This year I have read many times commentators and market experts tell me the USA is â€œalready in recessionâ€. They should take a look at the first quarter figures, which shows the US economy still grew at 0.6%, thanks to improvement in exports following the devaluation of the dollar, some increase in government spending and stockbuilding. So far itâ€™s on course for the sharp slowdown without two negative quarters. The Fed once again confirmed its determination to prevent a recession by cutting interest rates to just 2%. This quarter should see some modest stimulus from the tax cuts, whilst the second half of the year will see more impact from the shift to cheap credit. At some point even the very distressed housing sector will stop falling, as it has crashed so far.
Meanwhile on this side of the Atlantic we get a pep talk from the Bank of England, telling the banks they should lend more! Is this the same Bank of England that was telling bankers last autumn they were lending too much to the wrong people? Do they still belong to the tripartite regulatory system, which is telling banks they need to have more capital and more cash just to sustain the business they have already written, let alone to offer any more loans? Does the right hand know what the left hand is doing in this three way split of a regulator?
No-one pretends it is easy to move from credit being too readily available to a situation where levels of credit are appropriate. It is wrong to claim it is all the banks fault â€“ it was the authorities who encouraged the excess lending by setting low interest rates and drawing up regulatory rules which encouraged off balance sheet wizardry. The UK has decided to go for boom and bust banking, lurching from too much credit to the absurd spectacle of a government owned mortgage bank halving its very extensive mortgage book over a three year period, whilst the government and its agencies urges the banking sector to lend more! It will take time for the effects of the wind down of Northern Rock to work through the system, thanks to bad decision to nationalise it. We will pay a price for the authorities not making the Â£50 billion of swaps available last August to prevent the run on the Rock, and pay a further price for now owning a business which they want to halve in size, with all the lost jobs and downward pressure on the housing market that entails.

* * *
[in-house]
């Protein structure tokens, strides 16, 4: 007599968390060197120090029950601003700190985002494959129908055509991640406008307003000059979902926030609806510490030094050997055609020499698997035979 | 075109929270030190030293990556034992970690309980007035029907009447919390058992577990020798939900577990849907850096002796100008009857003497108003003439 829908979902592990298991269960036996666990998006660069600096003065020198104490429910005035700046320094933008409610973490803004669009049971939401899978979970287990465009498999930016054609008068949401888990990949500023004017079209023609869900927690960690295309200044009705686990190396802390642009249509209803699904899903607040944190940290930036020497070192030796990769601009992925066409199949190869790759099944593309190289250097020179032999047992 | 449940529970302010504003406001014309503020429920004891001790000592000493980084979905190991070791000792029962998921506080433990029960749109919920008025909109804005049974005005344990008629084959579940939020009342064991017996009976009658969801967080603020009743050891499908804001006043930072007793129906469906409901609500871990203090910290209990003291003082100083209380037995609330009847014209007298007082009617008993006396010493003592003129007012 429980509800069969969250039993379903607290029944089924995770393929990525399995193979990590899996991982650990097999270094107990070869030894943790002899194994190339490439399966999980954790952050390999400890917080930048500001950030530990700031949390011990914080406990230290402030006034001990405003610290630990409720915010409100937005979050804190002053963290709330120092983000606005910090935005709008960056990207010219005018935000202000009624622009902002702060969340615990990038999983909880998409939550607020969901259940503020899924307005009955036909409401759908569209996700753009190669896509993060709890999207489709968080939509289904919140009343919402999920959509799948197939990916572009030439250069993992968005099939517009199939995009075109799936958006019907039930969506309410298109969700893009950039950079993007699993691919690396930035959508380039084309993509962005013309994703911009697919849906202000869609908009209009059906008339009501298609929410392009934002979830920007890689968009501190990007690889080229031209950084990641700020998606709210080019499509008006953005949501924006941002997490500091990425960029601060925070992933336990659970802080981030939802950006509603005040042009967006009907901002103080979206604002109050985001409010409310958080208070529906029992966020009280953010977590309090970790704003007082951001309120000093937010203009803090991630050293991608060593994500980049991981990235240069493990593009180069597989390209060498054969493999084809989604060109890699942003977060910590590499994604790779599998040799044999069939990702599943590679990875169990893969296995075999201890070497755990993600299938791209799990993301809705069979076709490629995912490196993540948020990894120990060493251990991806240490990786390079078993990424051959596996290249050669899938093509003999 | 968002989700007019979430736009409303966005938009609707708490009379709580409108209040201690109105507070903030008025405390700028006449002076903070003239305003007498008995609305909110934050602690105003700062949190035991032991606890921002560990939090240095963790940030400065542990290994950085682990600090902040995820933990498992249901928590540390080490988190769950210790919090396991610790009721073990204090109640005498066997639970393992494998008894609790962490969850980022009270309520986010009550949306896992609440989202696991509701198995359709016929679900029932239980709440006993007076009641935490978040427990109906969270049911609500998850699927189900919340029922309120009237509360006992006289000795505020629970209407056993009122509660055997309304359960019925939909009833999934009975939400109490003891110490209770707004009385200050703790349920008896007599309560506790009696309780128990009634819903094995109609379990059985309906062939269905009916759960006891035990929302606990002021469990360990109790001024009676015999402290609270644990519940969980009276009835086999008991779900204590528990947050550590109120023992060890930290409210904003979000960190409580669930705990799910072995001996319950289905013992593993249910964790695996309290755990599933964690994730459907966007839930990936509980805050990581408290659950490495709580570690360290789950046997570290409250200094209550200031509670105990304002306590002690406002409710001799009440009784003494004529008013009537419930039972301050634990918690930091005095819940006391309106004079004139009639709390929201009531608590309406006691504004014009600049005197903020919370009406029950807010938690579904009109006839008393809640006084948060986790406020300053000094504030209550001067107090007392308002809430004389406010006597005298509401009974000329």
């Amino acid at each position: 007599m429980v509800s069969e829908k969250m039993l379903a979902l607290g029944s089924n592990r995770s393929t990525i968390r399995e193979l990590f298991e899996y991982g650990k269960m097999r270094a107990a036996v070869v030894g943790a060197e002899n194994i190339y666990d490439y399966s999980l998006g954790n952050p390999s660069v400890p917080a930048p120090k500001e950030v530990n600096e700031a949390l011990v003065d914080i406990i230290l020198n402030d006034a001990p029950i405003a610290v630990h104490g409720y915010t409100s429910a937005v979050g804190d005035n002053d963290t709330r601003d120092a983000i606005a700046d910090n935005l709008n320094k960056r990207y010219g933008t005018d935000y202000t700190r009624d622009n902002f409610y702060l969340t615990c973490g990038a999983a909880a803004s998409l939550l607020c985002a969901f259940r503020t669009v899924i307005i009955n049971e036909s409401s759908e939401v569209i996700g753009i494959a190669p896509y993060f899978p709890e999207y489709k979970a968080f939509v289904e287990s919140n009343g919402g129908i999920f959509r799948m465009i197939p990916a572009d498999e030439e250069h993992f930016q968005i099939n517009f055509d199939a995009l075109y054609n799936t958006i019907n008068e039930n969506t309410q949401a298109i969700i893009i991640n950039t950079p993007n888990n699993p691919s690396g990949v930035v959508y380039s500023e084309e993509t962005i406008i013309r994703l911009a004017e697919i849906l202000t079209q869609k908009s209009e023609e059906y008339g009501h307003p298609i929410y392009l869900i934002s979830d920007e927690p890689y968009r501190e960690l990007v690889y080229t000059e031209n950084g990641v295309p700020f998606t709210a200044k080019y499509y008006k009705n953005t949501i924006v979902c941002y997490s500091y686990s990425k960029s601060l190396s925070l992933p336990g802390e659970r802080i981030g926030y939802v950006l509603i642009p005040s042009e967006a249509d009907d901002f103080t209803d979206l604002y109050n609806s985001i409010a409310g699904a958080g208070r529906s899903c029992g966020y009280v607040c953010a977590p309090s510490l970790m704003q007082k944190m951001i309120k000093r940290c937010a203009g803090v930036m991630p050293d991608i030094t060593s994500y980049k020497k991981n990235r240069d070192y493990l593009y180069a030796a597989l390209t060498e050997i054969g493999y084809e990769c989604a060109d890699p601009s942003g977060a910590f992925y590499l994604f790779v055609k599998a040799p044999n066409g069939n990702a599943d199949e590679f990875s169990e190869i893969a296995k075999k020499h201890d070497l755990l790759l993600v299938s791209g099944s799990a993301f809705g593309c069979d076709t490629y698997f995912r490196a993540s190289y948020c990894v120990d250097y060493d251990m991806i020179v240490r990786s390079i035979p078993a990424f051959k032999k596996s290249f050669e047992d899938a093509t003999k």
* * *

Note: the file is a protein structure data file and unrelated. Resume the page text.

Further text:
The US is handling this credit crunch better than the UK. The UK authorities should study the US response more, and should stop making the problem worse through regulatory confusion and inconsistency. The government should reinstate the Bank of England as principal banking regulator, going back to the pre 1997 system. That worked better during periods of error and crisis.